From 1941 to 1945, more than 20,000 European Jews were crammed into a one-mile area of Shanghai with some 100,000 poor Chinese residents. Known as the Shanghai Ghetto, it was a haven of sorts for Jewish refugees turned away from the U.S., Canada, Australia and elsewhere.
Overseen by the Japanese Imperial Army, the ghetto is one of the lesser-known chapters of World War II. A new play, “Shanghai,” written by Linda Alper and produced by UC Santa Barbara’s LAUNCH PAD program, tells the story of a girl from Berlin who comes of age in the squalid city.
“Shanghai” premieres via Zoom Wednesday, May 19, at 7 p.m. Additional performances will be Friday and Saturday, May 20 and 21, at 7 p.m. and a Saturday matinee at 1 p.m.
Risa Brainin, professor of theater and dance and artistic director of LAUNCH PAD, had admired Alper’s work as an actress at the Oregon Shakespeare Festival since the 1990s. “Shanghai” was originally commissioned by Artists Repertory Theatre in Portland, where it was workshopped, and when Brainin read it, she knew she wanted to develop it further at LAUNCH PAD.
“I am always attracted to family stories set against the backdrop of historical events,” Brainin said.
“I think it’s important to remember these historical stories and share them,” Alper said. “And what’s really topical about this story is the way two cultures came together to help one another survive — which seems pretty apt today.”
Started before the pandemic, “Shanghai” was not written for Zoom. Given the limits of the medium, adapting the play posed challenges — acting remotely and a lack of audience feedback can be a bit weird, and syncing sound isn’t a sure thing, for starters. Fortunately, Theater and Dance has been a leader in Zoom performances.
“What Risa is doing with LAUNCH PAD is just an incredible opportunity for a writer,” Alper said. “And I don’t know that it exists in other places.”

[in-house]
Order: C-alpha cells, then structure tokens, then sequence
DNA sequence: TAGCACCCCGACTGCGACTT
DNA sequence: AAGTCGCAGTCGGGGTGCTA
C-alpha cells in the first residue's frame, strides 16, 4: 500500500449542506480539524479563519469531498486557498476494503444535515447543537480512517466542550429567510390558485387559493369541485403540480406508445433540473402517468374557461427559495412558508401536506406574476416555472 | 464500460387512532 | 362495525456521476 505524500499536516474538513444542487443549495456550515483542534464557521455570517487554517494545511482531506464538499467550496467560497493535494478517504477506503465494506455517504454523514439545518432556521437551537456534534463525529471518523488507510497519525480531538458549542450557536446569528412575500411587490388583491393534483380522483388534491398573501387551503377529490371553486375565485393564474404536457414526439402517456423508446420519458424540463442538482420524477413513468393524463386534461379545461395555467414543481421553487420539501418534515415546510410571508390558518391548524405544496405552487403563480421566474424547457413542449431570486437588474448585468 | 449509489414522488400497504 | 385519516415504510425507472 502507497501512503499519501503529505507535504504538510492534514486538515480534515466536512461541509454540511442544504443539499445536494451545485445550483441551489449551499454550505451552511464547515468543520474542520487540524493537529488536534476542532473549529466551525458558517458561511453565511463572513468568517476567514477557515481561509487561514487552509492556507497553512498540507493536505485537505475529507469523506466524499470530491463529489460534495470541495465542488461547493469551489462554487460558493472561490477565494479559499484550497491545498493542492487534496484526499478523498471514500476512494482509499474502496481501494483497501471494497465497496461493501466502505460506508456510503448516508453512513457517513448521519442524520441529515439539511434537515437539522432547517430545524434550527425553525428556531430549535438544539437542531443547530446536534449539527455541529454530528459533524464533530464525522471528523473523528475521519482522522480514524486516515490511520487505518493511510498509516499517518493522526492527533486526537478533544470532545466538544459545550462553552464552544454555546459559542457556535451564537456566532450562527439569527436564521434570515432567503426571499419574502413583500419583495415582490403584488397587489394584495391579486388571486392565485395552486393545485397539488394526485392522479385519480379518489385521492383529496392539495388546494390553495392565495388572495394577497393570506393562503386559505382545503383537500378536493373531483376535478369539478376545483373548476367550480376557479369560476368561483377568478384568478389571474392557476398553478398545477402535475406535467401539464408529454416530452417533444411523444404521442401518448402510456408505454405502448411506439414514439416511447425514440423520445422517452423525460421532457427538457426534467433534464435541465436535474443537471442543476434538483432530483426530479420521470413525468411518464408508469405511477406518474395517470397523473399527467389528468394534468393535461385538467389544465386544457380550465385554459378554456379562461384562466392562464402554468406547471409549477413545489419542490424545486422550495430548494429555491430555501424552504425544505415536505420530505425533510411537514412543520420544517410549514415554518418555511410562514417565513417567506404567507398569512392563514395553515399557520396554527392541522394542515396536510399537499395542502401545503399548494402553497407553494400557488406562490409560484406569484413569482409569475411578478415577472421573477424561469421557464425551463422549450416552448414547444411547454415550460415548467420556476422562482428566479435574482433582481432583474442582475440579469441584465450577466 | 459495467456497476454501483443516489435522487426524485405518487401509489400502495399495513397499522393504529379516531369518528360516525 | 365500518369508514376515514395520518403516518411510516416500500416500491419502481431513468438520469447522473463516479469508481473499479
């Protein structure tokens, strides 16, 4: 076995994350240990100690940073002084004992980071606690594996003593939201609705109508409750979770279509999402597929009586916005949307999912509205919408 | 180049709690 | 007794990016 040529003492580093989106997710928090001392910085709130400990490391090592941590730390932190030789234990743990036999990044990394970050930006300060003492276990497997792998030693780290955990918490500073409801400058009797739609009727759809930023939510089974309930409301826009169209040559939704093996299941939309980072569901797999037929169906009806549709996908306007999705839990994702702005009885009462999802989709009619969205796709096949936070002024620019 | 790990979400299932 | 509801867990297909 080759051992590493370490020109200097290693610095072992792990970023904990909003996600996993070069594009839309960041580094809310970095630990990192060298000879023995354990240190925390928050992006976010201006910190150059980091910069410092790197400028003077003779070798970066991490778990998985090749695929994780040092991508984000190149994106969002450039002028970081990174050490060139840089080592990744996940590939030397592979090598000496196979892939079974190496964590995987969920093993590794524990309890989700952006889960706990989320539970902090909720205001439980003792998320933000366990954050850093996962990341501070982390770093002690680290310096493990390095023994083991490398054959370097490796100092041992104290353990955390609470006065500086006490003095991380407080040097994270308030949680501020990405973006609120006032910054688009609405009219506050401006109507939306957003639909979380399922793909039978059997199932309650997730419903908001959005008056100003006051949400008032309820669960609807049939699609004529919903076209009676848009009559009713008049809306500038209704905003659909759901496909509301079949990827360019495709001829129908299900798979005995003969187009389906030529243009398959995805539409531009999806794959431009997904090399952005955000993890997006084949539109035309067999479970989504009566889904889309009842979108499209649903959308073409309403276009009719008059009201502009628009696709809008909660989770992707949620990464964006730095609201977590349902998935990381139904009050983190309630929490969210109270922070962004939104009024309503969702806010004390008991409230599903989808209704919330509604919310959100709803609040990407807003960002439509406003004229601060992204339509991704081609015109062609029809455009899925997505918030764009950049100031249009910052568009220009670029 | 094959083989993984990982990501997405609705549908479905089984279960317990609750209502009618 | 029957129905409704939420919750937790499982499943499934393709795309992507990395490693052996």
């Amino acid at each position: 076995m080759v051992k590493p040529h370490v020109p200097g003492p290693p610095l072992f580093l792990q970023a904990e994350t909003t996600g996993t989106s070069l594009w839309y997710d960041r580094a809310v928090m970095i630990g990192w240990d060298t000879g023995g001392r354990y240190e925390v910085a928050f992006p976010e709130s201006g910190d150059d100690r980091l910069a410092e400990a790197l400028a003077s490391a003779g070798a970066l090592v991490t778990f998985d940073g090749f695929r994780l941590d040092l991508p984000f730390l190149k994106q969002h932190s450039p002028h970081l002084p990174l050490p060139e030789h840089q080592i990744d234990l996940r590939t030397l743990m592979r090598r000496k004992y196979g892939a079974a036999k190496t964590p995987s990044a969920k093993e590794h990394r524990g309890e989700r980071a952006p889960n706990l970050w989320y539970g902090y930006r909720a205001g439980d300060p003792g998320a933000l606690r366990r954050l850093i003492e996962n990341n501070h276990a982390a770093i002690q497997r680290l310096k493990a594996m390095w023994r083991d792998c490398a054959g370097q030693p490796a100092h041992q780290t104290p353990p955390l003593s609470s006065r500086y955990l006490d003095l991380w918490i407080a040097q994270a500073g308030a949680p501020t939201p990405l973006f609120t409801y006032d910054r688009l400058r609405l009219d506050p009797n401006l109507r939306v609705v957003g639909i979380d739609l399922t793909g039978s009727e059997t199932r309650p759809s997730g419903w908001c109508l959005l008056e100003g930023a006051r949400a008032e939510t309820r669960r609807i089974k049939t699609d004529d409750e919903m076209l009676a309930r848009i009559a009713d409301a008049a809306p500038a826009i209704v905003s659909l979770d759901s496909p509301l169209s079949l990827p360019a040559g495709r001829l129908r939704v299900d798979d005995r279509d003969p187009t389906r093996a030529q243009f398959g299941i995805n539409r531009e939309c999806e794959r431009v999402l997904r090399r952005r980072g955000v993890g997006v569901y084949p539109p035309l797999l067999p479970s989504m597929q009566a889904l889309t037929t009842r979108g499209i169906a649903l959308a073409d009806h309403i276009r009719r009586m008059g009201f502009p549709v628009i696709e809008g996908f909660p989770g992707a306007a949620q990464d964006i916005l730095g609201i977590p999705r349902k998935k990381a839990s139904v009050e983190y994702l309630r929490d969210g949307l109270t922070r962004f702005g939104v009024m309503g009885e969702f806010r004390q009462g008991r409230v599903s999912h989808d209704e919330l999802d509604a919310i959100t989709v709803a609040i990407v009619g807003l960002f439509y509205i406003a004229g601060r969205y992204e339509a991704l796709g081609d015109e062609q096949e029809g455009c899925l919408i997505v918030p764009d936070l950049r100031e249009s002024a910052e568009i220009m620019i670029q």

Alper also credited the director, Sara Rademacher, with bringing a sense of innovation to the production. A UCSB alum, Rademacher is a freelance director whose work has spanned genres in productions across the country.
“Sara has been so inventive about finding ways to tell the story on Zoom and finding ways to take the ideas that she would have had, or did have doing it in a theater and translating them on to Zoom,” Alper said. “So I’m very grateful for her leadership.”
Brainin, who’d seen Rademacher’s potential up close, knew she was the right person for the job.
“Sara was one of our top students when she was an undergraduate,” Brainin recalled. “Her talent as a director was obvious even at that young age. She started a wonderful company here in Santa Barbara, Elements Theatre Collective, and I found her work as a director exciting.
“In 2013,” she continued, “she assisted me on a professional production in Minneapolis. She then went on to several apprenticeships at professional theaters followed by graduate school at Columbia. While she was studying in NY, I snagged her to work with me while President of the National Theatre Conference. I’m a big fan. Sara is so smart — I knew she’d be the perfect person to direct this piece, and love that she has returned home to us all these years later.”